If you’d like any more information about Slovenian beekeeping, or are interested in taking a tour of the town and/or visiting some of the above-mentioned sights, feel free to get in touch or contact Tourism Radol’ca – http://www.radolca.si/en/

© Adele in Slovenia

Eat, Drink and Be Merry in Festive Radovljica!

Word is rapidly spreading about how beautiful the Christmas decorations are this year in Linhart Square – the heart of the old town of Radovljica. If you haven’t visited yet, be sure to do so and find out why it’s the talk of the town, and further afield too!

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Photo: Miran Kambič (www.slovenia.info)

Fridays, Saturdays and Sundays are the best time to visit when there is a small Advent Market as well as live entertainment for all the family. The Advent Market is also open on Christmas Day and Boxing Day (26th December), and on both days there are street performances at 5pm. For the full programme, click here – http://www.radolca.si/en/what-to-do/events-1/festive-december-in-linhart-square/83/395/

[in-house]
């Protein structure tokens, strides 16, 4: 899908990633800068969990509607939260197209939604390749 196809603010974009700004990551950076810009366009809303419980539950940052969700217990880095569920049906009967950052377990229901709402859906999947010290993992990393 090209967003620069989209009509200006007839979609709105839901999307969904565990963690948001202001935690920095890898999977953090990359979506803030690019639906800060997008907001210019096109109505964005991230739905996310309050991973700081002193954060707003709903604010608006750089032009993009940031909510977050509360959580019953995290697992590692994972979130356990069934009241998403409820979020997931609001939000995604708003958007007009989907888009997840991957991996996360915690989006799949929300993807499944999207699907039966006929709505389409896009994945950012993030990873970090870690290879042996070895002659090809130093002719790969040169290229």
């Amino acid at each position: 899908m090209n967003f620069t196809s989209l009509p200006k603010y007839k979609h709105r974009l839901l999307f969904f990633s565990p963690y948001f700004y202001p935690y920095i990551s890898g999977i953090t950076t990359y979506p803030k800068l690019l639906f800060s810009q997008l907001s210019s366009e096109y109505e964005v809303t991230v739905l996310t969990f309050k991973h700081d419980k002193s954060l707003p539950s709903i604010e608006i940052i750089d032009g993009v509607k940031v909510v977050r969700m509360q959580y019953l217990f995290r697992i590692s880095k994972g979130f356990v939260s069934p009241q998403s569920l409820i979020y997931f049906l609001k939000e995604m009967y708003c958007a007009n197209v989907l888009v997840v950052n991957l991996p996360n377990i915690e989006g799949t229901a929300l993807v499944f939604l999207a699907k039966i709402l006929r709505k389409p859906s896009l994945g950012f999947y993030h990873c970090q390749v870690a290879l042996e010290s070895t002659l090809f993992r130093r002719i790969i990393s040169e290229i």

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Photo: Miran Kambič (www.slovenia.info)

And while you are here, why not take some time to Taste Radol’ca too!

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Kunstelj Inn’s famous cake pops with a Christmas twist!

Since it can be a little bit of a faff, or at least I think so, trying to find out which restaurants are/aren’t open and when during the festive season, I decided to take it upon myself to do the hard work and compile all the information in one place i.e. here! So below is a full list – or rather of those that responded to my request for information. Note: restaurants are open as usual in the period between Christmas and New Year, unless otherwise stated below.